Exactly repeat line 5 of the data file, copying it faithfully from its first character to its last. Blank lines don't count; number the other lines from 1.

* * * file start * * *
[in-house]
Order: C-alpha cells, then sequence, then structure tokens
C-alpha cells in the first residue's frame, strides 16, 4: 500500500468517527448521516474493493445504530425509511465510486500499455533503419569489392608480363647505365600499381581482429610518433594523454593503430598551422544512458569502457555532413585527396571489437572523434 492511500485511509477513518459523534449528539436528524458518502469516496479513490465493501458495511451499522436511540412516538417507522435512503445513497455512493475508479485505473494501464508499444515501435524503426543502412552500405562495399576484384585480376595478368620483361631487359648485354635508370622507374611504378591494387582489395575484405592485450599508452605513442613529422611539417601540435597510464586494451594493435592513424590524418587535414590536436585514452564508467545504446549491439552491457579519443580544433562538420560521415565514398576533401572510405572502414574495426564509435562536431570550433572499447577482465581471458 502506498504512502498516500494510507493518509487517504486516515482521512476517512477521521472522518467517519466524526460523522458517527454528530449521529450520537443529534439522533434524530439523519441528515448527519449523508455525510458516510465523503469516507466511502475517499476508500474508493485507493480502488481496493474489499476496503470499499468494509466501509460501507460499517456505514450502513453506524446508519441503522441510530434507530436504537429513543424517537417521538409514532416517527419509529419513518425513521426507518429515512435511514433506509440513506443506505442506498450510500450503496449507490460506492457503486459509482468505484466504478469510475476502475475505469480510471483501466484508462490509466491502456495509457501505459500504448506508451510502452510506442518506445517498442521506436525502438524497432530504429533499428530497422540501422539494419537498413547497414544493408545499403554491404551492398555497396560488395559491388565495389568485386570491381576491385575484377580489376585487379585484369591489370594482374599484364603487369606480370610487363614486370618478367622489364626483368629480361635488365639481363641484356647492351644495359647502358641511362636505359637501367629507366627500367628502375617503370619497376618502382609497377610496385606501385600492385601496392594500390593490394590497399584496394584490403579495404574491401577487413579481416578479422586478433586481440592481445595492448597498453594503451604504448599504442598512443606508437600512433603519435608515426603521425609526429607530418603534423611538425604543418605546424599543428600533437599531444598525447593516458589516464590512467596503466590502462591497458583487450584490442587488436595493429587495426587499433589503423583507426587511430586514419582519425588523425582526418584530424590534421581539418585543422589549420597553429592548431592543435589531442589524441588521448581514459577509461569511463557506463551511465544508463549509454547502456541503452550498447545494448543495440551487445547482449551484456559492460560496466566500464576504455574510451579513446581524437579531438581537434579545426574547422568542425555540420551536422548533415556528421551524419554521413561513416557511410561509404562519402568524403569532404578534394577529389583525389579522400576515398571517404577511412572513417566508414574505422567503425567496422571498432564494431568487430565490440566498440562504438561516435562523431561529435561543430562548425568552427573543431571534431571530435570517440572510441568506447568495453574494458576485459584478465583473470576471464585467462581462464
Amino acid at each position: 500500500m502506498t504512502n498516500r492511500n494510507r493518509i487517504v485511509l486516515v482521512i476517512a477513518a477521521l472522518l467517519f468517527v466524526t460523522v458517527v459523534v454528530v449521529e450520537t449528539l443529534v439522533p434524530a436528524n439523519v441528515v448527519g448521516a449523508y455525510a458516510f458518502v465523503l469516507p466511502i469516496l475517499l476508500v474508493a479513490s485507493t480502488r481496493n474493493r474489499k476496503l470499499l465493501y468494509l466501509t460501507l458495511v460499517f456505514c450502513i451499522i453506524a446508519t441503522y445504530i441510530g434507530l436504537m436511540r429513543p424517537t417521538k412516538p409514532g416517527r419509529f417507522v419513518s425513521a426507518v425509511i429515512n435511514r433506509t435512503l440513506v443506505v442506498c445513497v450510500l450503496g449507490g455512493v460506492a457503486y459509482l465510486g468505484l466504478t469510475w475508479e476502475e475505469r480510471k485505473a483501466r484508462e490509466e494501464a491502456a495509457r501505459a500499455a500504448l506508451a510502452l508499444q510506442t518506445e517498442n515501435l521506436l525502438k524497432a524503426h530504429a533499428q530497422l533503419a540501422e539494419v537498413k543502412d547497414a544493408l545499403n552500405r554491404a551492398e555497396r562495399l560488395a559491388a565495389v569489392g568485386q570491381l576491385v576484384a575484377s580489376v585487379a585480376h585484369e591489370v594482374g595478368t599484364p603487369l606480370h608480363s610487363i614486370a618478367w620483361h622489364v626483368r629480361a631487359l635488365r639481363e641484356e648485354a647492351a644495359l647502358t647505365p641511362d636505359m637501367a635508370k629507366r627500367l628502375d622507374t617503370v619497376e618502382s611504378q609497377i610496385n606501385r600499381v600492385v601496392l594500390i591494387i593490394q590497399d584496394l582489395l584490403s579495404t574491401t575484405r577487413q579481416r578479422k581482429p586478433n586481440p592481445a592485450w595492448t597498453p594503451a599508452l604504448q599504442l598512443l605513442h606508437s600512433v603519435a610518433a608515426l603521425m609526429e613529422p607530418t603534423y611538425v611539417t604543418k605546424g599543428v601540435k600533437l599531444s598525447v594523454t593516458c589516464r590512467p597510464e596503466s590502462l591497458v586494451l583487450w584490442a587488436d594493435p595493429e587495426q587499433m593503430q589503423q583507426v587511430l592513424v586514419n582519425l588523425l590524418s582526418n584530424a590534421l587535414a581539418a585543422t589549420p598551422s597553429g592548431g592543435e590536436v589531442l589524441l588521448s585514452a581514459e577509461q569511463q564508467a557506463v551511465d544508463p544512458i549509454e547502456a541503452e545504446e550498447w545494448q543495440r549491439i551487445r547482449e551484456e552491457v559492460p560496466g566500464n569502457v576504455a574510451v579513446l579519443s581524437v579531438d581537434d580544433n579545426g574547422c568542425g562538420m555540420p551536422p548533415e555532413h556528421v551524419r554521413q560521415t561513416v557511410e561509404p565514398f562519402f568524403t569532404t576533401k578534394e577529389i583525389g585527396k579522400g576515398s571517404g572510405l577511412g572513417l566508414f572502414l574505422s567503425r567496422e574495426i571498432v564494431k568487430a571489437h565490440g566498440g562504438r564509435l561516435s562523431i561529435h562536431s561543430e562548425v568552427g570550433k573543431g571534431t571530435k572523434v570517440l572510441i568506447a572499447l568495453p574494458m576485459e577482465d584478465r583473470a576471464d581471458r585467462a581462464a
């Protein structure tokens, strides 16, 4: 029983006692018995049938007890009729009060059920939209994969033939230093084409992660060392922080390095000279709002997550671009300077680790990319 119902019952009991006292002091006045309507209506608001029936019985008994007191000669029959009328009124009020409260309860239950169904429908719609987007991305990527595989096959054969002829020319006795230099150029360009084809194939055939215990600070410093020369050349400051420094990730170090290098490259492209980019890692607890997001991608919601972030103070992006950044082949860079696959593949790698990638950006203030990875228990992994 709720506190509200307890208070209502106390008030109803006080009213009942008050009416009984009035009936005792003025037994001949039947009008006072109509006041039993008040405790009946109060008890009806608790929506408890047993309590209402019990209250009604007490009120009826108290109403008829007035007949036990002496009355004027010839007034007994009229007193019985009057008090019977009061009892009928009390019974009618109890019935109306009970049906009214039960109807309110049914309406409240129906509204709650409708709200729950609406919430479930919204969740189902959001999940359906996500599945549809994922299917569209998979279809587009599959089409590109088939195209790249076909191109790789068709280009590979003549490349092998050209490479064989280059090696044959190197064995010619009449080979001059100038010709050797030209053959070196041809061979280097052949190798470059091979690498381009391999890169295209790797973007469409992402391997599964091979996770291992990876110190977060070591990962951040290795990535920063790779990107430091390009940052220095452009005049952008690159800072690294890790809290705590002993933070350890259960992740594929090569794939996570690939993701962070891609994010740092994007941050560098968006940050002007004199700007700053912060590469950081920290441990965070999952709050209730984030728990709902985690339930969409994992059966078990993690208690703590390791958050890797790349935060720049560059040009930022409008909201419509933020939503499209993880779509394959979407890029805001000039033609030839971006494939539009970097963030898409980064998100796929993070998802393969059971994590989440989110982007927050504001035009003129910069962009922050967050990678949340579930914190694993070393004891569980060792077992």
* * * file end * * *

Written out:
């Protein structure tokens, strides 16, 4: 029983006692018995049938007890009729009060059920939209994969033939230093084409992660060392922080390095000279709002997550671009300077680790990319 119902019952009991006292002091006045309507209506608001029936019985008994007191000669029959009328009124009020409260309860239950169904429908719609987007991305990527595989096959054969002829020319006795230099150029360009084809194939055939215990600070410093020369050349400051420094990730170090290098490259492209980019890692607890997001991608919601972030103070992006950044082949860079696959593949790698990638950006203030990875228990992994 709720506190509200307890208070209502106390008030109803006080009213009942008050009416009984009035009936005792003025037994001949039947009008006072109509006041039993008040405790009946109060008890009806608790929506408890047993309590209402019990209250009604007490009120009826108290109403008829007035007949036990002496009355004027010839007034007994009229007193019985009057008090019977009061009892009928009390019974009618109890019935109306009970049906009214039960109807309110049914309406409240129906509204709650409708709200729950609406919430479930919204969740189902959001999940359906996500599945549809994922299917569209998979279809587009599959089409590109088939195209790249076909191109790789068709280009590979003549490349092998050209490479064989280059090696044959190197064995010619009449080979001059100038010709050797030209053959070196041809061979280097052949190798470059091979690498381009391999890169295209790797973007469409992402391997599964091979996770291992990876110190977060070591990962951040290795990535920063790779990107430091390009940052220095452009005049952008690159800072690294890790809290705590002993933070350890259960992740594929090569794939996570690939993701962070891609994010740092994007941050560098968006940050002007004199700007700053912060590469950081920290441990965070999952709050209730984030728990709902985690339930969409994992059966078990993690208690703590390791958050890797790349935060720049560059040009930022409008909201419509933020939503499209993880779509394959979407890029805001000039033609030839971006494939539009970097963030898409980064998100796929993070998802393969059971994590989440989110982007927050504001035009003129910069962009922050967050990678949340579930914190694993070393004891569980060792077992």